by Peter Barker | October 30, 2020 | 4 min read
Major sports projects are extraordinary feats of engineering ingenuity and economic planning, not to mention risk management. Involvement is required from a political level through to local organising committees, project managers and an extremely diverse and experienced supply chain team made up of designers, contractors, engineers and many more.
At a time when digital technology has never been more widely needed in construction and infrastructure, to address challenges relating to environment, complexity and communication, the sports sector is particularly ripe for the application of BIM for construction projects, particularly as it prepares for its reinvention in the post-COVID era.
Reflecting back on some of the UK’s major sporting projects and taking the 2012 London Olympic Stadium, for example, this project was built within a 40-acre site with a seating capacity of 80,000 during the event and converted to 25,000 for legacy. The design team was tasked with coordinating the mechanical, electrical and public health systems using BIM (Figure 1).
Figure 1: Design Authoring and Coordination, 2012 Olympic Stadium, London (Source: Fulcro Engineering Services)
This ultimately supported design development and multidisciplinary design coordination on site. Other outputs such as quantities, drawings and visualisations were derived from the basis of a coordinated and accurate model. This saved time across various activities and simplified the process for everyone to understand areas of complexity and constraints relatively quickly to reach optimal resolutions.
In addition, client representatives were using BIM as a basis to create a site wide rendered visualisation model to support communication and engagement.
Overall. some of the key benefits included better information management, communication, simplified design coordination and improved project delivery.
A little further afield at the same time, the application of BIM was very much prevalent in the Beijing National Stadium, also known as the Birds Nest. Figure 2 here demonstrates the use of 3D modelling and analysis.
Figure 2: 3D Structural Modelling, Birds Nest Stadium, Beijing (Source: Tekla)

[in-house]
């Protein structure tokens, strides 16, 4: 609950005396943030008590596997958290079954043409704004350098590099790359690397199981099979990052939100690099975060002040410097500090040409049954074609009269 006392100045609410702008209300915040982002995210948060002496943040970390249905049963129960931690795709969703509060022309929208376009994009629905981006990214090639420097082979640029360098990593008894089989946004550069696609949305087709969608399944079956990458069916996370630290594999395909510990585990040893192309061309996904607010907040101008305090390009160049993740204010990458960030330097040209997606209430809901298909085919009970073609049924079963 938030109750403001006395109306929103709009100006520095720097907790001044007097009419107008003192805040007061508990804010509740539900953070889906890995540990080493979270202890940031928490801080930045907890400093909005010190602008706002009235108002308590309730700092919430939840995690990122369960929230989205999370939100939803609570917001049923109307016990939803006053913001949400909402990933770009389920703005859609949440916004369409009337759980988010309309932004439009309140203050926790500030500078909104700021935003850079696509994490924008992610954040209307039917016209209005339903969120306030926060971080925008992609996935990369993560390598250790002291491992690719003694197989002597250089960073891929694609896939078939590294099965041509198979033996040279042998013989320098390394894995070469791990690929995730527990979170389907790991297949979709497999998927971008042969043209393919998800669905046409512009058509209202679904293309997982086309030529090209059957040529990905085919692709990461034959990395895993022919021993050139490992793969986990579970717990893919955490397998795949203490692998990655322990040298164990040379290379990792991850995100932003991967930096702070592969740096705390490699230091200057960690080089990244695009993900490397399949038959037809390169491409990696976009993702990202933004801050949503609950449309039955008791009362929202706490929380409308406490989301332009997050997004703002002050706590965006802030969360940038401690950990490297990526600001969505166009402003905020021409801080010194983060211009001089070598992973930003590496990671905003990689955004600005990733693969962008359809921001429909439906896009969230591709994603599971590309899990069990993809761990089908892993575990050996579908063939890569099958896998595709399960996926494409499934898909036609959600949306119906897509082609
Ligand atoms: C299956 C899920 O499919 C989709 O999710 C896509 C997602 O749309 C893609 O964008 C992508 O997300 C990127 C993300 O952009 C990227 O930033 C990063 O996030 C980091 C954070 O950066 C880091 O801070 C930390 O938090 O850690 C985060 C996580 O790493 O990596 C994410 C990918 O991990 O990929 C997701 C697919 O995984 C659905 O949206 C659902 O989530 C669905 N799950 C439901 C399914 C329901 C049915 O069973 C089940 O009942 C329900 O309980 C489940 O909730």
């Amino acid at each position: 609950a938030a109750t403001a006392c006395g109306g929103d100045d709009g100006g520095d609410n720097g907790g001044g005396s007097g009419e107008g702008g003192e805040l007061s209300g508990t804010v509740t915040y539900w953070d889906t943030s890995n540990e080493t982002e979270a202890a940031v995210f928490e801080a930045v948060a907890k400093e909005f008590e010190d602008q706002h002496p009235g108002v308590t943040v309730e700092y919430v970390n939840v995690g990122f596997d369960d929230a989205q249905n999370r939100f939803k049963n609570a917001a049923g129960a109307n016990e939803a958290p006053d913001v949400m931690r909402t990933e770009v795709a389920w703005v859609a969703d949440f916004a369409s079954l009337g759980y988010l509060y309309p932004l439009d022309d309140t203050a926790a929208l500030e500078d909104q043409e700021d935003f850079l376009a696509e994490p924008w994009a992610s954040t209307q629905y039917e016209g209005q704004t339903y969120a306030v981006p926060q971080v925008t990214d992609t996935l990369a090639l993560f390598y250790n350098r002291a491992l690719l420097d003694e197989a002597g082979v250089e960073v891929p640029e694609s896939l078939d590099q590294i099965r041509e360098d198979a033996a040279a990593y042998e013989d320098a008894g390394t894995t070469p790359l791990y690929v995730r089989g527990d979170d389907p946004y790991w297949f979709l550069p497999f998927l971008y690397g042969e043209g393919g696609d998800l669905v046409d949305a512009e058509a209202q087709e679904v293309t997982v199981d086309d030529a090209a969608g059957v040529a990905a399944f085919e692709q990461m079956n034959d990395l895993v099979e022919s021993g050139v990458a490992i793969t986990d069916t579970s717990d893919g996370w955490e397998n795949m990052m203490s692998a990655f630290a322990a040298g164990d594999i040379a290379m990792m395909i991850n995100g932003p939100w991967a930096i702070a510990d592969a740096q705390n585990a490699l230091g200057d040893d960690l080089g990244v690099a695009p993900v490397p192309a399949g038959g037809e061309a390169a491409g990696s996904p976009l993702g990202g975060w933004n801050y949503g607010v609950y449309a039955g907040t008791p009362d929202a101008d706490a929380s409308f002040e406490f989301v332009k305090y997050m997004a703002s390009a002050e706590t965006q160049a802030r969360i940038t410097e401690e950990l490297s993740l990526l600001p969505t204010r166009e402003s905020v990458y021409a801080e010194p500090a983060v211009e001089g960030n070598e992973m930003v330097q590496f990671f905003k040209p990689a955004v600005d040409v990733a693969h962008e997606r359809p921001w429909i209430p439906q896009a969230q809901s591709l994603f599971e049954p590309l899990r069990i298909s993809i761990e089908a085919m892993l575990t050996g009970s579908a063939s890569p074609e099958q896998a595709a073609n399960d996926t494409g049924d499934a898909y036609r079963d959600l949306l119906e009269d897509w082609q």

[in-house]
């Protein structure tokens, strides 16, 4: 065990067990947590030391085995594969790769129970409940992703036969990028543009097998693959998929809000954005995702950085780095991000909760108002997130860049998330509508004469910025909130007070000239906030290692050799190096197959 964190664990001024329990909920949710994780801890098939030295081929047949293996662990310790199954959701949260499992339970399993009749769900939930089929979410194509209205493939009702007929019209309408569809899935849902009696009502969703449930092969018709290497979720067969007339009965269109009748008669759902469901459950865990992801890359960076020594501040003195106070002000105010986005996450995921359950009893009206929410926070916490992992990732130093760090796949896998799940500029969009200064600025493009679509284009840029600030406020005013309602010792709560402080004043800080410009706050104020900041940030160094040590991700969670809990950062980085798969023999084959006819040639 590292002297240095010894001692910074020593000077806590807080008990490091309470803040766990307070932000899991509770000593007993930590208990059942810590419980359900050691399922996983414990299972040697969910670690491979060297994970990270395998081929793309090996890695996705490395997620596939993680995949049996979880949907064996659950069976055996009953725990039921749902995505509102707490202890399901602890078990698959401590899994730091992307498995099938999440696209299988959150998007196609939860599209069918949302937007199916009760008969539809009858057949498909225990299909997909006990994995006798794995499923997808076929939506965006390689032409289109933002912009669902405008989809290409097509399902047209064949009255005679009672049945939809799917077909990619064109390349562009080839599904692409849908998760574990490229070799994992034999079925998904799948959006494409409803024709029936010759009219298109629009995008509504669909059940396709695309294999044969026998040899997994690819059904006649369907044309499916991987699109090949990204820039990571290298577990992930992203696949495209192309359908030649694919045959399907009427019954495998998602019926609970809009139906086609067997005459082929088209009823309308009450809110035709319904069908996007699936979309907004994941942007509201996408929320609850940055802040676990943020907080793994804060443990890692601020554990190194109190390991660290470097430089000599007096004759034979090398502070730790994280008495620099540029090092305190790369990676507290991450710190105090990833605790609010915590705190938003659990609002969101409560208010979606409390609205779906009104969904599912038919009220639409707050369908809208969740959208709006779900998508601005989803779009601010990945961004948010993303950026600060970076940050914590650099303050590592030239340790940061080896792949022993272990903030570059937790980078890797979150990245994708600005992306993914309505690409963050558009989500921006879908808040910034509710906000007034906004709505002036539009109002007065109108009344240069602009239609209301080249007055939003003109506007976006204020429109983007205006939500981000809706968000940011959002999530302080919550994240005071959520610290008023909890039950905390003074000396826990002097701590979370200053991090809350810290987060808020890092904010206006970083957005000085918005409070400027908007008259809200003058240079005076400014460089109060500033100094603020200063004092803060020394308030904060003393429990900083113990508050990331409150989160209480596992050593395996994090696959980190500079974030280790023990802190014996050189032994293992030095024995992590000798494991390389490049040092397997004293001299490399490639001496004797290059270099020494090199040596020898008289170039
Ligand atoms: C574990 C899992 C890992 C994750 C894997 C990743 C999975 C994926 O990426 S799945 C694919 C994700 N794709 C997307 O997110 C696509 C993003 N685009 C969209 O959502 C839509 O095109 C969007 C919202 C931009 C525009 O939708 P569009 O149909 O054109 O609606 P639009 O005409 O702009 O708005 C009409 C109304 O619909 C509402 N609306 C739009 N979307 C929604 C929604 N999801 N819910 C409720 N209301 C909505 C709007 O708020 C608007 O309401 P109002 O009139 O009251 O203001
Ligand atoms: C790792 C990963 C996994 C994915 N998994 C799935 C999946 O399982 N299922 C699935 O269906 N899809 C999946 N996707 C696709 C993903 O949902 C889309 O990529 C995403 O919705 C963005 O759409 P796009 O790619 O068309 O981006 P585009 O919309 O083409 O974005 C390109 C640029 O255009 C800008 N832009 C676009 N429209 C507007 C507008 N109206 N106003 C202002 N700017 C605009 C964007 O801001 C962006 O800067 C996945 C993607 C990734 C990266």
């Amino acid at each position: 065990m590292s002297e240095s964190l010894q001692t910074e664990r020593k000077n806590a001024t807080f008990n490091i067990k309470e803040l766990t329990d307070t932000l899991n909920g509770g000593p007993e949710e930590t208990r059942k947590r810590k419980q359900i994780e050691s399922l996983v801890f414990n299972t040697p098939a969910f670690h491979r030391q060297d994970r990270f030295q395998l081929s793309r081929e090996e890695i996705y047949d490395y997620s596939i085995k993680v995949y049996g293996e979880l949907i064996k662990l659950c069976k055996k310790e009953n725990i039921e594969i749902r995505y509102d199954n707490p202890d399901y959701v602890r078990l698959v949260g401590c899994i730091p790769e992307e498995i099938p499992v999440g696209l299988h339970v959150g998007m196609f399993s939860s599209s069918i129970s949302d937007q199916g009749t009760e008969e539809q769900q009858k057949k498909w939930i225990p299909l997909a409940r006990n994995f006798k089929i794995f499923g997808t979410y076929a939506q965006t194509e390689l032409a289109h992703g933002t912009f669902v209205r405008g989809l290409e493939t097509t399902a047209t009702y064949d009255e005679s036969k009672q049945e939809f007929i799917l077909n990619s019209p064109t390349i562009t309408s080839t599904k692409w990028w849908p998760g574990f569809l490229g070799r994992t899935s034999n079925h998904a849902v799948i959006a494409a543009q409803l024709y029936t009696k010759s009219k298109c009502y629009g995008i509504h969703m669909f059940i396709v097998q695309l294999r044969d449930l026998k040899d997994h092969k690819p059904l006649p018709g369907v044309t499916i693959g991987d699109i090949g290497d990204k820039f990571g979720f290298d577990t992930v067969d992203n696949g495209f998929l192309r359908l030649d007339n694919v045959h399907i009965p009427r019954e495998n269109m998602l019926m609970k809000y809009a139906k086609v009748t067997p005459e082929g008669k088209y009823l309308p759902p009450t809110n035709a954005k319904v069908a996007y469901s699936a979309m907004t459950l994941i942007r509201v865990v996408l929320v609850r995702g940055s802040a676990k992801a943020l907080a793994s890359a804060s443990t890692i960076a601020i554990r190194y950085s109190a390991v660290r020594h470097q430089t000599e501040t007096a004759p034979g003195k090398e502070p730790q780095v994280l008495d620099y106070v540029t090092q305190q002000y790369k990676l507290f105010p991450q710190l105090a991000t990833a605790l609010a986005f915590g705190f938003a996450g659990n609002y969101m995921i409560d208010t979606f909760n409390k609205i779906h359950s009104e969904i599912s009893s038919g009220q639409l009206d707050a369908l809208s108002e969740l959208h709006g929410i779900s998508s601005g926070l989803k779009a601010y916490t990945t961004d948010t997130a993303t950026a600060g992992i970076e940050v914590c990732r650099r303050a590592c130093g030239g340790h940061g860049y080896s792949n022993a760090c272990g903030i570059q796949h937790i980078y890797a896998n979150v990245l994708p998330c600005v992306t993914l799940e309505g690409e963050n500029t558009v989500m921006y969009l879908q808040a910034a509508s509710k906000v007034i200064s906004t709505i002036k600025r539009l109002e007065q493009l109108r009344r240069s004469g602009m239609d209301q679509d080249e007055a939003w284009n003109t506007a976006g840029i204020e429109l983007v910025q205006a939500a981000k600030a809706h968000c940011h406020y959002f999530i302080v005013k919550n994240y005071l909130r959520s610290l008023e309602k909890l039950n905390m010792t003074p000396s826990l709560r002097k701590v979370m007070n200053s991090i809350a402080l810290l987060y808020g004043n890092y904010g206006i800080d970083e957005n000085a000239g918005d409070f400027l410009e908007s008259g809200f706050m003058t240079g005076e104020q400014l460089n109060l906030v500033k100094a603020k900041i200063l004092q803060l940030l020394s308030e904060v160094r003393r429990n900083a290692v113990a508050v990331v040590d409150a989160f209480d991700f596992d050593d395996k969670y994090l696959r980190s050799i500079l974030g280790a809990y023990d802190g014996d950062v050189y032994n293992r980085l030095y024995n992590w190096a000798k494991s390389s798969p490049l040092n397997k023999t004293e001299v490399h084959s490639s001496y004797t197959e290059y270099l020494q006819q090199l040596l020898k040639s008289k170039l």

In this project example, BIM was used to not only model, coordinate and analyse the design but also to reduce the construction costs as the designers removed the top roof and enlarged the area of the roof opening, which reduced the total steel weight from 45,000 to 42,000 tons.
Fully appreciating BIM requires initial investment, buy in and coherent management – on a very high-level industry recognises that the use of BIM on major sports projects is practical and valuable through the graphical representation of design elements and associated metadata.
BIM is now at the forefront of development for the Qatar 2022 FIFA World Cup. The starting point was Al Wakrah Stadium, designed by Aecom in association with Zaha Hadid (Figure 3).
Figure 3: Al Wakrah Stadium, Qatar (Source: AECOM & SC)
From the initial setting up of strategy, standards and templates right through to the procurement of information management systems and actual execution of BIM on live projects, BIM was implemented for various uses including design authoring, clash detection, quality assurance, environmental analysis, digital fabrication, construction sequencing, quantification, structural analysis, crowd modelling, visualisation and operations and maintenance.
The data derived from these areas could then be used by various departments across the client organisation to make informed decisions, understand constraints and provide feedback.
BIM provided teams with better quality information (through a central data repository) that was reliable and accurate enough to inform decision making. This coupled with other information management and technology initiatives including GIS, dashboards and camera monitoring solutions provided a whole new world of further innovation and benefits for managing construction activities.
From our experiences at BIM Academy we recognise BIM can without a doubt be successfully implemented on major sports projects in various respects.
Furthermore, it is important to recognise that successful execution requires a well thought through strategy, robust standards, experienced and knowledgeable staff and the ability to join the dots between different initiatives.
Equally stakeholder management and engagement from the top down needs to be continuously coordinated in order to ensure real value can be derived across the entire ecosystem of a project.
Subject to BIM being implemented correctly during design and construction, the use cases for facilities and asset management through to operations are open for exploitation.
The opportunities are immense for rolling out BIM and related digital engineering workstreams on major sports projects, whereby we certainly recognise no single project is the same with relentless pursuits of greater efficiency and dynamic delivery environments.
To this end and as we enter a new era for the sector, it is imperative we continue to educate clients in the benefits of BIM application on projects of this scale, for improvements at every stage from design through to operation.
For further reading, see the BIM Academy work on the new HK$30bn sporting complex, Kai Tak Sports Park, currently being constructed on the site of the former Kai Tak Airport in Kowloon, Hong Kong.
For more information, contact Peter Barker: [email protected].
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